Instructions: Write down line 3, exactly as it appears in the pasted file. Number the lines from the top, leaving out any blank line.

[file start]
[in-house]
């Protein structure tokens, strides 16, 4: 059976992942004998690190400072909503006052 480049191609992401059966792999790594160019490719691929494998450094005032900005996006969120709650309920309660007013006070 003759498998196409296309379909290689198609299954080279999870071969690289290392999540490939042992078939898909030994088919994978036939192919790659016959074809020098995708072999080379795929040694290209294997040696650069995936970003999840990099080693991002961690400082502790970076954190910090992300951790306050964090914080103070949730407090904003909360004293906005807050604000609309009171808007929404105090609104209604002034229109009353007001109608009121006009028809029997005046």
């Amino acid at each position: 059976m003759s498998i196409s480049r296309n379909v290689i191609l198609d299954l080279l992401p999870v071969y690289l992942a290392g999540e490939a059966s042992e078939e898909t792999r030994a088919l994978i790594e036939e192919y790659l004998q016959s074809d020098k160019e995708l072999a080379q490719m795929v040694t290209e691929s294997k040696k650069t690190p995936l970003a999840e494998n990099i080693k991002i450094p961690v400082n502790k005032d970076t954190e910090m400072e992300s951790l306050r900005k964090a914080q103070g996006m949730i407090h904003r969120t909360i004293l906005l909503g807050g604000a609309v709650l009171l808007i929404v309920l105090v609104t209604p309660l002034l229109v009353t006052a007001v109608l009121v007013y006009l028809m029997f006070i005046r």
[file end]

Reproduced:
């Amino acid at each position: 059976m003759s498998i196409s480049r296309n379909v290689i191609l198609d299954l080279l992401p999870v071969y690289l992942a290392g999540e490939a059966s042992e078939e898909t792999r030994a088919l994978i790594e036939e192919y790659l004998q016959s074809d020098k160019e995708l072999a080379q490719m795929v040694t290209e691929s294997k040696k650069t690190p995936l970003a999840e494998n990099i080693k991002i450094p961690v400082n502790k005032d970076t954190e910090m400072e992300s951790l306050r900005k964090a914080q103070g996006m949730i407090h904003r969120t909360i004293l906005l909503g807050g604000a609309v709650l009171l808007i929404v309920l105090v609104t209604p309660l002034l229109v009353t006052a007001v109608l009121v007013y006009l028809m029997f006070i005046r």